Aw: Any ASN.1 API exploitable for network protocols?

Oliver Korpilla Oliver.Korpilla@REDACTED
Wed Jul 1 13:13:26 CEST 2020


so instead of using a Erlang binaries to decode bits and bytes to meaningful fields you would prefer to write it as ASN.1 syntax, right?

How ASN.1 does do the bit encoding/decoding of a particular ASN.1 definition is defined in the "encoding rules."

BER stands for Basic Encoding Rules. IIRC this replicates a lot of the structure information into the encoding itself, sacrificing space for increased decodability. I think structures get prefixed with information helpful in decoding them.

PER stands for Packed Encoding Rules, UPER stands for Unaligned PER. UPER saves bytes for encoding arrays IIRC by not aligning arrays to byte boundaries, and PER in general contains less information as to how to decode an ASN.1 payload. PER/UPER are used in Telco protocols like RRC, S1AP, NGAP, X2AP, F1AP, etc.

In order to use ASN.1 as a description protocol for anything else I would assume ideally you would write a matching encoding rule. I don't know if other rules than BER/PER/UPER have been implemented in asn1ct or if it is extensible in that way. I only use it for PER/UPER protocols myself.

The problem is that for example PER tries to save space wherever possible by knowing what it is meant to decode. If you have 4 entries maximum in an array, the length field of that array will be shrunk to 2 bits, saving wire bits. So, emulating a regular protocol with PER or UPER would require understanding the rules, then making length fields the right size, inserting padding bytes if necessary manually (depends on protocols, we have a protocol emulating what the C compiler does manually, and hence you have padding bytes). But in principle you could probably approximate it with PER somewhat. It might break down with choice fields as these follow the same "only as many bits as needed" rule and that might always come down to the number of choices... 

I think with BER you would run into the problem that you have these prefixes for structured content...

So, this is my guess on what you are trying to do and what you might run into. You can compile some ASN.1 with asn1ct and look at what you get, the code is... readable, to an extent.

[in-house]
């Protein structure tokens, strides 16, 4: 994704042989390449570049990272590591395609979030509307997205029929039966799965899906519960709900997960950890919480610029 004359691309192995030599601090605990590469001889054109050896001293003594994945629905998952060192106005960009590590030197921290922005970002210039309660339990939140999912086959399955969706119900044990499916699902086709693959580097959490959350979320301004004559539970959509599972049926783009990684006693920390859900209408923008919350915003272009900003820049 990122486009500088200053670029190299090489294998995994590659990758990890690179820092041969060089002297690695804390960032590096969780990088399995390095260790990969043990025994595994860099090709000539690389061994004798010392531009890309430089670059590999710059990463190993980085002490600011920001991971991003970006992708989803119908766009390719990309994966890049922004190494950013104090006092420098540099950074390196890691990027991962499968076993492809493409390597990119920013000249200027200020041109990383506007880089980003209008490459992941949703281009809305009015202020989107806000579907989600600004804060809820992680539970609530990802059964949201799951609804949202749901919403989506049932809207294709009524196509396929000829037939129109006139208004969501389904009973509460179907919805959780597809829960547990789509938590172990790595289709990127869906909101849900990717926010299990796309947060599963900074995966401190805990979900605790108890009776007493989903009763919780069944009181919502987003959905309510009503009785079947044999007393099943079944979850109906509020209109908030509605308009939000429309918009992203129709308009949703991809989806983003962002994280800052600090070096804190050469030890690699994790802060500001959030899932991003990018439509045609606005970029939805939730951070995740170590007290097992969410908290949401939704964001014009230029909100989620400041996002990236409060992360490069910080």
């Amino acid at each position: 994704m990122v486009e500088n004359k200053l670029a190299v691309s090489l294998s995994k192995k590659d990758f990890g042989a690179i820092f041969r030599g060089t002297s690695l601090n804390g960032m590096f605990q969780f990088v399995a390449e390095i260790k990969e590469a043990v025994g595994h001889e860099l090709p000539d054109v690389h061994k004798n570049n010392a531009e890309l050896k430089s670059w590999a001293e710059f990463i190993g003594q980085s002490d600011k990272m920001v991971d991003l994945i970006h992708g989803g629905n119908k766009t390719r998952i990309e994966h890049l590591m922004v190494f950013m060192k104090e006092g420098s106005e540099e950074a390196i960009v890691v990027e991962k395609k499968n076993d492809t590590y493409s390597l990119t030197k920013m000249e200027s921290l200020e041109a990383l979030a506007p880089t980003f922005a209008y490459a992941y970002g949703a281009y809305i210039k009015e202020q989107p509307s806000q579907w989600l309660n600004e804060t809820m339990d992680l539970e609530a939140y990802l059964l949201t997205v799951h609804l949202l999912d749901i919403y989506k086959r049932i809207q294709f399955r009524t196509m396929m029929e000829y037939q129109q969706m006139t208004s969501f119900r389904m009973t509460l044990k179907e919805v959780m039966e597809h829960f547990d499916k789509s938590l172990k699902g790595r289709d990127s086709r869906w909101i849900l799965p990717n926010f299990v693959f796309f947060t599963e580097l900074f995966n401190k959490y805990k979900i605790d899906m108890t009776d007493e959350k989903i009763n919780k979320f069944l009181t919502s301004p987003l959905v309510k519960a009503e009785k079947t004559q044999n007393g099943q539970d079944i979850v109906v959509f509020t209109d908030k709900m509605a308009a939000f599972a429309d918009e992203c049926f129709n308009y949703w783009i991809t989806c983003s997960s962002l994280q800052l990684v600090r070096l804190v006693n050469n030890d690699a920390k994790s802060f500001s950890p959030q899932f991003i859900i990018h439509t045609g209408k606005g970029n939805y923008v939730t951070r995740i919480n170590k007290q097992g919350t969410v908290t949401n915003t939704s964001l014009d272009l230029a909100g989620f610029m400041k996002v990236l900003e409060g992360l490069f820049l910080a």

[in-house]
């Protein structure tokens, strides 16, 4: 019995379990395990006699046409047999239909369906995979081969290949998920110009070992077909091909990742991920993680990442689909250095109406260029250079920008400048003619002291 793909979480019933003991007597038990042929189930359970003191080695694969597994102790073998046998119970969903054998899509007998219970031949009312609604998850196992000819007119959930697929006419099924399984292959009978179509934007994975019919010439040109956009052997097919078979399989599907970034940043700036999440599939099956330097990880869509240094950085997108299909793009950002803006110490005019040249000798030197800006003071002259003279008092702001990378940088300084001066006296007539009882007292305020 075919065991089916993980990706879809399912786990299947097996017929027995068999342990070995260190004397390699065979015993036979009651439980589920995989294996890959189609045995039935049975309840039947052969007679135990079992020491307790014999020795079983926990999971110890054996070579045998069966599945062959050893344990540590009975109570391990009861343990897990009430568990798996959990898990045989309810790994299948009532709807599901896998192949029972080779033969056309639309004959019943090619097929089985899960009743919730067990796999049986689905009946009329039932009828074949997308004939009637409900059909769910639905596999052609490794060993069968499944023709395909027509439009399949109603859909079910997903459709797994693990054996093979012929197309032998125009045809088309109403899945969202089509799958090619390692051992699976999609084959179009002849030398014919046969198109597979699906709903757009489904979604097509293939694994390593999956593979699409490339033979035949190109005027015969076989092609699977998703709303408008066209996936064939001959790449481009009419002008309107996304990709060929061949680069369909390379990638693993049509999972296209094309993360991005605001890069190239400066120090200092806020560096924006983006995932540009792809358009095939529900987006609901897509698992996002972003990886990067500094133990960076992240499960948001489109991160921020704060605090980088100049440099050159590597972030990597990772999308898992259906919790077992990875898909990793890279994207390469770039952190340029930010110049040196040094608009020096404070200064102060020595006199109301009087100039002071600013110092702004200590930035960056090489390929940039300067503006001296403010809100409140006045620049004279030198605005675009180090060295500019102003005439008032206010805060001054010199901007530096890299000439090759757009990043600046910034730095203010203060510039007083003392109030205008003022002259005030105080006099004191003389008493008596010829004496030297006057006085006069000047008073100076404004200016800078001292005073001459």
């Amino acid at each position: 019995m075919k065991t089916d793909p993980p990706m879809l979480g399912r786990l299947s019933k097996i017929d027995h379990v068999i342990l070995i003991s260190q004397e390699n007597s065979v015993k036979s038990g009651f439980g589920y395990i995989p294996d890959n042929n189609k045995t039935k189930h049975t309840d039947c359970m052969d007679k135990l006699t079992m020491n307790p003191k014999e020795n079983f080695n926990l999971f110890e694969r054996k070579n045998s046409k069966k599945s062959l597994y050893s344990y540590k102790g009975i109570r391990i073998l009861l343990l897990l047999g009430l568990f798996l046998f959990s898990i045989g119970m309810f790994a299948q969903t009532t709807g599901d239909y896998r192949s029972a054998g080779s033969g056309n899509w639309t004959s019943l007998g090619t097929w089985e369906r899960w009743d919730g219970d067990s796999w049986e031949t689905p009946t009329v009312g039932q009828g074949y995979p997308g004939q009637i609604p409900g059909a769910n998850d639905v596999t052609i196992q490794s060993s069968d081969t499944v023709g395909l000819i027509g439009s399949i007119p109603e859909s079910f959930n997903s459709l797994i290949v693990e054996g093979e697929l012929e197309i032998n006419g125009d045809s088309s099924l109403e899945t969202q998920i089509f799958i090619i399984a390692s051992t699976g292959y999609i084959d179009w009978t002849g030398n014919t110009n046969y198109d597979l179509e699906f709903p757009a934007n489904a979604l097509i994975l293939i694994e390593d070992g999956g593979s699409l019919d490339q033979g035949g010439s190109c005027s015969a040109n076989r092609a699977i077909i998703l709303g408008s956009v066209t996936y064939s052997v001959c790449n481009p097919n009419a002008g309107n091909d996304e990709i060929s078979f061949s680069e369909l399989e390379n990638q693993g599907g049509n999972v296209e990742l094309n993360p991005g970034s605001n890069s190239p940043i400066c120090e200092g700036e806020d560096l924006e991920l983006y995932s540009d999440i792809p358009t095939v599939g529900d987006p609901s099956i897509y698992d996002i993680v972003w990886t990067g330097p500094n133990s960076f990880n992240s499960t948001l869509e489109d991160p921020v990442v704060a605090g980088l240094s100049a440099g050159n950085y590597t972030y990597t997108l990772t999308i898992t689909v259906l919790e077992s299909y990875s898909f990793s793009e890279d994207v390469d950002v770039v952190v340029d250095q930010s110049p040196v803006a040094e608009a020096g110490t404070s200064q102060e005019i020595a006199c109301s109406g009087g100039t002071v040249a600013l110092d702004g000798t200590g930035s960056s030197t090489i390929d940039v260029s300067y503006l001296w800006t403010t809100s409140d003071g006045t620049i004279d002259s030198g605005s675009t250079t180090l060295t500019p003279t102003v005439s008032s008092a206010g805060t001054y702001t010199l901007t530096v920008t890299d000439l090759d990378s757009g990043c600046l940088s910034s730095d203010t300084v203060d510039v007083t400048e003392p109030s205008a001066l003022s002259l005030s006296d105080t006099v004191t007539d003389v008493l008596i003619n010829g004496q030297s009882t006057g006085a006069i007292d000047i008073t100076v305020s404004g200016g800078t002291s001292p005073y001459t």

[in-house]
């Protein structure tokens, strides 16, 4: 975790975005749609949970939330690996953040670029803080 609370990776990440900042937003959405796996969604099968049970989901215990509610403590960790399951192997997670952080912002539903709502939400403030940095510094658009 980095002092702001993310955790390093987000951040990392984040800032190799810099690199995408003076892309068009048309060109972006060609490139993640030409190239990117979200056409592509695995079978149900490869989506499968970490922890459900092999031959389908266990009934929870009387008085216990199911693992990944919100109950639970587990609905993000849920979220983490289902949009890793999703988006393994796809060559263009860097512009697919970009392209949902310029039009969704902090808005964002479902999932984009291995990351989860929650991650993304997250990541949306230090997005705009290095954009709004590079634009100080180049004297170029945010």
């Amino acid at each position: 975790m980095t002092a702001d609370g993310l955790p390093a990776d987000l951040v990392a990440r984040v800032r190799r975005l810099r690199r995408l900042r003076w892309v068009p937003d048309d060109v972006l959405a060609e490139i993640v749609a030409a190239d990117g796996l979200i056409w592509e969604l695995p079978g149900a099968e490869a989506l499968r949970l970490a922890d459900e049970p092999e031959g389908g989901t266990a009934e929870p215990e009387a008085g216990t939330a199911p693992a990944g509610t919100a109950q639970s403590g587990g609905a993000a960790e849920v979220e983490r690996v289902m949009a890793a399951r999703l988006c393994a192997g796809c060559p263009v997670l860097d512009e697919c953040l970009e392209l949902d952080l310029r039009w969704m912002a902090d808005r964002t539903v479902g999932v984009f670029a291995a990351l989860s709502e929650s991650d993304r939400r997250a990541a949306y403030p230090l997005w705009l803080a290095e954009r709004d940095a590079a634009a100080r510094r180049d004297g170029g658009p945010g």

You might be better off with Erlang binaries who are good at matching information out of protocol bits, that said.

Best regards,

Gesendet: Mittwoch, 01. Juli 2020 um 12:49 Uhr
Von: "Papa Tana" <papa.tana101@REDACTED>
An: erlang-questions@REDACTED
Betreff: Any ASN.1 API exploitable for network protocols?
Hi All,

NTP is just taken as an example here.

I have built a simple NTP client.

create_ntp_request() -> << 0:2, 3:3, ... >>.

% 0 1 2 3
% 0 1 2 3 4 5 6 7 8 9 0 1 2 3 4 5 6 7 8 9 0 1 2 3 4 5 6 7 8 9 0 1
% +-+-+-+-+-+-+-+-+-+-+-+-+-+-+-+-+-+-+-+-+-+-+-+-+-+-+-+-+-+-+-+-+
% |LI | VN |Mode | Stratum | Poll | Precision |
% +-+-+-+-+-+-+-+-+-+-+-+-+-+-+-+-+-+-+-+-+-+-+-+-+-+-+-+-+-+-+-+-+
% | Root Delay |
% +-+-+-+-+-+-+-+-+-+-+-+-+-+-+-+-+-+-+-+-+-+-+-+-+-+-+-+-+-+-+-+-+

The NTP server is answering me and I can decode the response.

>>) ->

HERE comes my problem:

The NTP server is not speaking ASN.1 at all.
I am sending a binary request, he is answering me with binary response.
And this is the way it should be.

It would be great if it was possible to do something like below:

NTPRequest ::= SEQUENCE {
version BIT STRING (SIZE(3)),
NTPResponse ::= SEQUENCE {
version BIT STRING (SIZE(3)),

> SomeNtpRequest = {'NTPRequest'}.
> setElement(2, <<0:2>>, SomeNtpRequest).
> setElement(3, <<3:3>>, SomeNtpRequest).

> Standard = 'Protocols':transform2Standard('NTPRequest', SomeNtpRequest).

> ok = gen_udp:send(Skt, Host, ?NTP_UDP_PORT, Standard).

> Response = /* receive dummy NTP response from server <<28,2,3,...>> */
> BAsn = 'Protocols':transform2Asn('NTPResponse', Response).

> 'Protocols':decode('NTPResponse', BAsn).
> {ok,{'NTPResponse',<<1:2>>, <<3:3>>,...

Any suggestion please?

This question is interesting because it would be really useful to
manipulate network protocols like GTP, Diameter, PFCP, etc... if any

Thank you,

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